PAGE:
AI Comes to Financial Services
Add the sourcing and procurement of financial services to the growing list of AI-based applications.
HSBC, the London-based banker and financial services vendor, is teaming with well-heeled AI enterprise application startup Globality to deliver “smart sourcing” of financial services. The “self-serve” platform would allow HSBC customers to procure financial services from a range of providers with the goal of accelerating projects by matching specific project requirements with the best suppliers of those services.
HSBC (NYSE: HSBC) is seen as an early adopter of automated services designed to help business clients identify and purchase financial services used to pull together business deals.
Globality, Menlo Park, Calif., asserts that legacy systems lack the agility to deliver the right financial services from third-party suppliers when and where they are needed. Unlike AI-based platforms, current processes are not continuously learning and sharing results or providing feedback.
The startup’s AI platform also provides users with access to a network of vetted financial services providers, Globality said in announcing the deal with HSBC on Tuesday (May 21).
The AI platform is designed to replace legacy procurement systems centered on paperwork-driven requests for proposals and often drawn-out sole-source negotiations. Globality’s “smart sourcing” approach is touted as giving HSBC service providers a leg up in closing deals to deliver financial services via “a transparent digital ecosystem where decisions are based solely on the merits of quality, results, costs and performance,” said Joel Hyatt, Globality’s co-founder, chairman, and CEO.
The AI platform also is designed to enable users to “scope projects” by connecting them with qualified suppliers, assure competitive price and quality, evaluating proposals and generally assisting users in making their sourcing decisions.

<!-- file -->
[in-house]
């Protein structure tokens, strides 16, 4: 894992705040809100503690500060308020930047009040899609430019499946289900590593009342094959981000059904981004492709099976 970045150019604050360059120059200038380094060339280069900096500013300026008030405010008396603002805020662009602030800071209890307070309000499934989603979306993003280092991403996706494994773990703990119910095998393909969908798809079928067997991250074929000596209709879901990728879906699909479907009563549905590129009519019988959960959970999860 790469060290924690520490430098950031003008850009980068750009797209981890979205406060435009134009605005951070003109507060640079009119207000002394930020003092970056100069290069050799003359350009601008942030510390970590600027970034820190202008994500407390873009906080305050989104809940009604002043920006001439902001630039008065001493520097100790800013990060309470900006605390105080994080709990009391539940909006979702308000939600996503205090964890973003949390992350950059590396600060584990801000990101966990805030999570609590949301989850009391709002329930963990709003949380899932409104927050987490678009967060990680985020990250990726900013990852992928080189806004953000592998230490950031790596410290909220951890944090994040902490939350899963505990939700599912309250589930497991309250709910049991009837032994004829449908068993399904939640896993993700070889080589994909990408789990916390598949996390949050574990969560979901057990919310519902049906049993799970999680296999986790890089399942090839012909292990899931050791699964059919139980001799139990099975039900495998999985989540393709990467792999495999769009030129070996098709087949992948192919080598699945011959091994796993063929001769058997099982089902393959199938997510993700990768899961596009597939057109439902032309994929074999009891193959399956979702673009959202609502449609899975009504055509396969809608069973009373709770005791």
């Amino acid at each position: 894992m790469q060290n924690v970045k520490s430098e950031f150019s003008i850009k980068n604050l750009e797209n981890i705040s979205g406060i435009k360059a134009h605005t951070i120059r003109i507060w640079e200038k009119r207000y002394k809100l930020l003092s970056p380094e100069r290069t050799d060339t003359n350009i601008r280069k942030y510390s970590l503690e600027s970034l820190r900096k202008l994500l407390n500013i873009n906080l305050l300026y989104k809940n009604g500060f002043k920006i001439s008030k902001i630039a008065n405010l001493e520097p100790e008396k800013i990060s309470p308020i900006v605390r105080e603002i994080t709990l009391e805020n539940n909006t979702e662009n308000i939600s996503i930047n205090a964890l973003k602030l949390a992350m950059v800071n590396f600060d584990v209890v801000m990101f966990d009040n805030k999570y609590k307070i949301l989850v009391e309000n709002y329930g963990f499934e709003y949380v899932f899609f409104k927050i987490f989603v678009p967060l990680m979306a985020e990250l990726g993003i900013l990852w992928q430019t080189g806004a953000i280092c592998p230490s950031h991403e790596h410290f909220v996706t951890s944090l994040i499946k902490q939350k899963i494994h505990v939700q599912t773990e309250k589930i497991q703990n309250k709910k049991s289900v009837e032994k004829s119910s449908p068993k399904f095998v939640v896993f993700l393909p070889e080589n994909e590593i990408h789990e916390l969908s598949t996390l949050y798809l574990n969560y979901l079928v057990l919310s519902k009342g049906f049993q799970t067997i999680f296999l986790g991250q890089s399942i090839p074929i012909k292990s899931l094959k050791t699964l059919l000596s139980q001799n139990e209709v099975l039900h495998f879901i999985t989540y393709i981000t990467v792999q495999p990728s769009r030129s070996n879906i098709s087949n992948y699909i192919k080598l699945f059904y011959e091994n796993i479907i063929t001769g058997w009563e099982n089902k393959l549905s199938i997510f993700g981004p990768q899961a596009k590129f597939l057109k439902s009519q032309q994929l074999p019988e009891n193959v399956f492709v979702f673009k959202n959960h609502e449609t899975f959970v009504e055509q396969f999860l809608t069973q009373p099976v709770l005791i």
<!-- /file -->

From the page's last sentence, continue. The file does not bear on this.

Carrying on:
Globality was founded in 2015 to help connect large companies like HSBC with mid-size and small service providers, in essence making globalization work for enterprises of all sizes. It has so far raised more than $172 million in venture funding, including a $100 million round in January led by the investment arm of the Japanese conglomerate SoftBank (OTCMKTS: SFTBY).
“Globality makes it easy for big business to find and work with the best small and mid-size service providers around the world — helping those service providers become players in the global economy,” Hyatt noted in a LinkedIn post. “Forging these new business relationships will enable [small to medium enterprises] to grow, create jobs and foster innovation—helping more people and businesses benefit from globalization.”
Globality is part of a growing roster of data services companies targeting the financial services sector. Others, such as cloud data specialist Talend (Nasdaq: TLND), are touting analytics and other tools as a means of complying with banking and data privacy regulations.